Priebke was one of the men held responsible for this mass execution. After the defeat of Nazi Germany, he received help from a bishop stationed in Rome and fled to Argentina on a Vatican passport, where he lived for over 50 years.
In 1991, Priebke’s participation in the Rome massacre was denounced in Esteban Buch’s book.In 1994, 50 years after the massacre, Priebke felt he could now talk about the incident and was interviewed by American ABC news reporter Sam Donaldson.This caused outrage among people who had not forgotten the incident, and led to his extradition to Italy and a trial which lasted more than four years.
Donaldson’s news report showed how openly Priebke could live in Argentina, and how little remorse he felt for his actions. Argentine authorities arrested Priebke. Because of his old age and poor health, he was at first not imprisoned, but rather held under house arrest at his home in Bariloche, where he had lived since 1949.
The extradition of Priebke had several delays – his lawyers used tactics like demanding all Italian documents be translated into Spanish, a process which could have taken two years. The Argentine court eventually denied the process, but appeals and other delays caused the extradition case to take more than a year. His lawyers argued that the case could no longer be criminally prosecuted because the crime of murder was subject to a statute of limitations of 15 years under Argentine law.
In March 1995, after nine months of delays, the president of the Jewish organization B’nai B’rith was promised by, among others, the Argentine president Carlos Menem, that the case would soon be closed, and that Priebke was to be transferred to Italy by the end of the month. In spite of these promises, the Supreme Court of Argentina decided that the case was to be transferred to the local court in Bariloche where the case was originally brought up. This opened the possibility for years of delays from future appeals, while Priebke could live at his home.
In May 1995, an Argentine federal judge accepted the Italian demand for extradition on the grounds that cases of crimes against humanity could not expire. But there were more appeals and rumors that the court might change the ruling.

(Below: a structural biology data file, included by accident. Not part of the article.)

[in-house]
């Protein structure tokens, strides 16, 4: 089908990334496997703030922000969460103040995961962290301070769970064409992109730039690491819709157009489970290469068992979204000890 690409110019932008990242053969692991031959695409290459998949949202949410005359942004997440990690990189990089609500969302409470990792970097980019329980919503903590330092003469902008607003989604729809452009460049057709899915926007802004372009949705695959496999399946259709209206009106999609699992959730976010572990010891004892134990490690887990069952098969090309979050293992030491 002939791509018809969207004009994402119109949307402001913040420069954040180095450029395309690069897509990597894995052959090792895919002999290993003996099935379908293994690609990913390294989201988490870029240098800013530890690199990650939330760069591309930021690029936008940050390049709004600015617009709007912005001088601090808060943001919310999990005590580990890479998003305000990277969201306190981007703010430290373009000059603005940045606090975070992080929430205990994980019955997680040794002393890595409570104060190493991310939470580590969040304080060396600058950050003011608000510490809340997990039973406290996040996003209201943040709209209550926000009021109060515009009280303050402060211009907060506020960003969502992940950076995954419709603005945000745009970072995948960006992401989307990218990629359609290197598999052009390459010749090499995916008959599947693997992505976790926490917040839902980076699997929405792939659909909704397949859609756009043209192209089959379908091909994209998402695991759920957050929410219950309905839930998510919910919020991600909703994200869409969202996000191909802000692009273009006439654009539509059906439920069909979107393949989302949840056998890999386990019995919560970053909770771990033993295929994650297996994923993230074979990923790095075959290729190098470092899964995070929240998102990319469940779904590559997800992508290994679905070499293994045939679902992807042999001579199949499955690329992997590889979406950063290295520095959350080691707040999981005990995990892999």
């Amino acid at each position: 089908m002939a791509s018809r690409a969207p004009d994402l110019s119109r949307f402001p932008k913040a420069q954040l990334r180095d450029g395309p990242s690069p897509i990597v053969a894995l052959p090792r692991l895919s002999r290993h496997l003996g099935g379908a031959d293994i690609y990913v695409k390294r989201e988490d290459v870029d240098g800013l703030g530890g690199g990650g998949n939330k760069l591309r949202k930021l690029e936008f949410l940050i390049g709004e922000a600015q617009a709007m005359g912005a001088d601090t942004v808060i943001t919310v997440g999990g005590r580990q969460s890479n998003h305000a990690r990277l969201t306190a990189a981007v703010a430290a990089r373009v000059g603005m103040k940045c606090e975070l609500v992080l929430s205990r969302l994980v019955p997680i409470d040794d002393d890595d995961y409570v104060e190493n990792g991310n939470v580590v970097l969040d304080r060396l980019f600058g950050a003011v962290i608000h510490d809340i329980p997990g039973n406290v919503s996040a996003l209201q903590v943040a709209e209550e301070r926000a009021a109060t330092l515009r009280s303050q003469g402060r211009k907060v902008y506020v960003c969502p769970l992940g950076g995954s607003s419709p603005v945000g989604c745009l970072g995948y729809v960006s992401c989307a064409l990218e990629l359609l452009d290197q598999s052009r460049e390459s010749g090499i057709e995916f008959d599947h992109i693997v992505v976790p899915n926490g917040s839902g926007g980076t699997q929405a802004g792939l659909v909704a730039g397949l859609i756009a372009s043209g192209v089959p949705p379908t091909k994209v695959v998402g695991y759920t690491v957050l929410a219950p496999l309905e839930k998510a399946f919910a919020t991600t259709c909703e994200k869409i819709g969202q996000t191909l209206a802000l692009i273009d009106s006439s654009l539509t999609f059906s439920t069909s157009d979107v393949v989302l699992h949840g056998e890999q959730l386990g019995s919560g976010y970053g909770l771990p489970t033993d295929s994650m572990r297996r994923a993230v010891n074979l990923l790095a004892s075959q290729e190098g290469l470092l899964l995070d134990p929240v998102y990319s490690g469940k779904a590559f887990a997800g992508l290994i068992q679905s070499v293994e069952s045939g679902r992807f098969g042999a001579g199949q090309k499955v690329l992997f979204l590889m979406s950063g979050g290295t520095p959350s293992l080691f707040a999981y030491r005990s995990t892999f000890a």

In August of the same year, it was judged that Priebke was not to be extradited because the case had expired. To put pressure on the Argentine government, Germany demanded extradition the same day. The Italian military prosecutor, Antonio Intelisano, argued that FN agreements to which Argentina was signatory expressly state that cases of war criminals and crimes against humanity do not expire.
After seventeen months of delays, the Argentine supreme court decided that Priebke was to be extradited to Italy. He was put on a direct flight from Bariloche to Ciampino, a military airport close to the Ardeatine caves, where the executions had been carried out many years earlier.
In court, Priebke declared himself not guilty. He did not deny what he had done, but he denied any moral responsibility. He blamed the massacre on those whom he branded as “the Italian terrorists” who were behind the attack in which 33 German SS men were killed. The order came directly from Hitler, and he thought it was a legitimate punishment. During the trial it became clear that Priebke had personally shot two Italians. This was also in his testimony from 1946 before he managed to escape.